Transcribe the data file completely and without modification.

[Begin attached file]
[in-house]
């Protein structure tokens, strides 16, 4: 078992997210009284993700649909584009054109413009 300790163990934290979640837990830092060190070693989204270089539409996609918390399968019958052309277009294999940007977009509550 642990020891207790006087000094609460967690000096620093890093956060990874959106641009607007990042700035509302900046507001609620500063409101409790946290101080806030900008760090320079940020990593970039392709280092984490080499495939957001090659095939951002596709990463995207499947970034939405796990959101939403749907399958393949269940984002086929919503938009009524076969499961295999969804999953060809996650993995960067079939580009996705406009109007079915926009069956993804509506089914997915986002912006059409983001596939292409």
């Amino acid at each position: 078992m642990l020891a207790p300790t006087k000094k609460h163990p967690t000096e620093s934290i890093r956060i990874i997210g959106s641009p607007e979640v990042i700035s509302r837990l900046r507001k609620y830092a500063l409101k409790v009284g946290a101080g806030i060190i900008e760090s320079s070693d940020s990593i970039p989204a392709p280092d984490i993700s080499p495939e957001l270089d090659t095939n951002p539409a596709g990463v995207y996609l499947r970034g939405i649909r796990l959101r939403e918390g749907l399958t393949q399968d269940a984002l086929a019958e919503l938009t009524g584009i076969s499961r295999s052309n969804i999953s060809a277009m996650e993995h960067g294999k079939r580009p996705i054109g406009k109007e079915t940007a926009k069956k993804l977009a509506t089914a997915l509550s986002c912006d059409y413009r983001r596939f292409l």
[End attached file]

[in-house]
């Protein structure tokens, strides 16, 4: 078992997210009284993700649909584009054109413009 300790163990934290979640837990830092060190070693989204270089539409996609918390399968019958052309277009294999940007977009509550 642990020891207790006087000094609460967690000096620093890093956060990874959106641009607007990042700035509302900046507001609620500063409101409790946290101080806030900008760090320079940020990593970039392709280092984490080499495939957001090659095939951002596709990463995207499947970034939405796990959101939403749907399958393949269940984002086929919503938009009524076969499961295999969804999953060809996650993995960067079939580009996705406009109007079915926009069956993804509506089914997915986002912006059409983001596939292409």
């Amino acid at each position: 078992m642990l020891a207790p300790t006087k000094k609460h163990p967690t000096e620093s934290i890093r956060i990874i997210g959106s641009p607007e979640v990042i700035s509302r837990l900046r507001k609620y830092a500063l409101k409790v009284g946290a101080g806030i060190i900008e760090s320079s070693d940020s990593i970039p989204a392709p280092d984490i993700s080499p495939e957001l270089d090659t095939n951002p539409a596709g990463v995207y996609l499947r970034g939405i649909r796990l959101r939403e918390g749907l399958t393949q399968d269940a984002l086929a019958e919503l938009t009524g584009i076969s499961r295999s052309n969804i999953s060809a277009m996650e993995h960067g294999k079939r580009p996705i054109g406009k109007e079915t940007a926009k069956k993804l977009a509506t089914a997915l509550s986002c912006d059409y413009r983001r596939f292409l």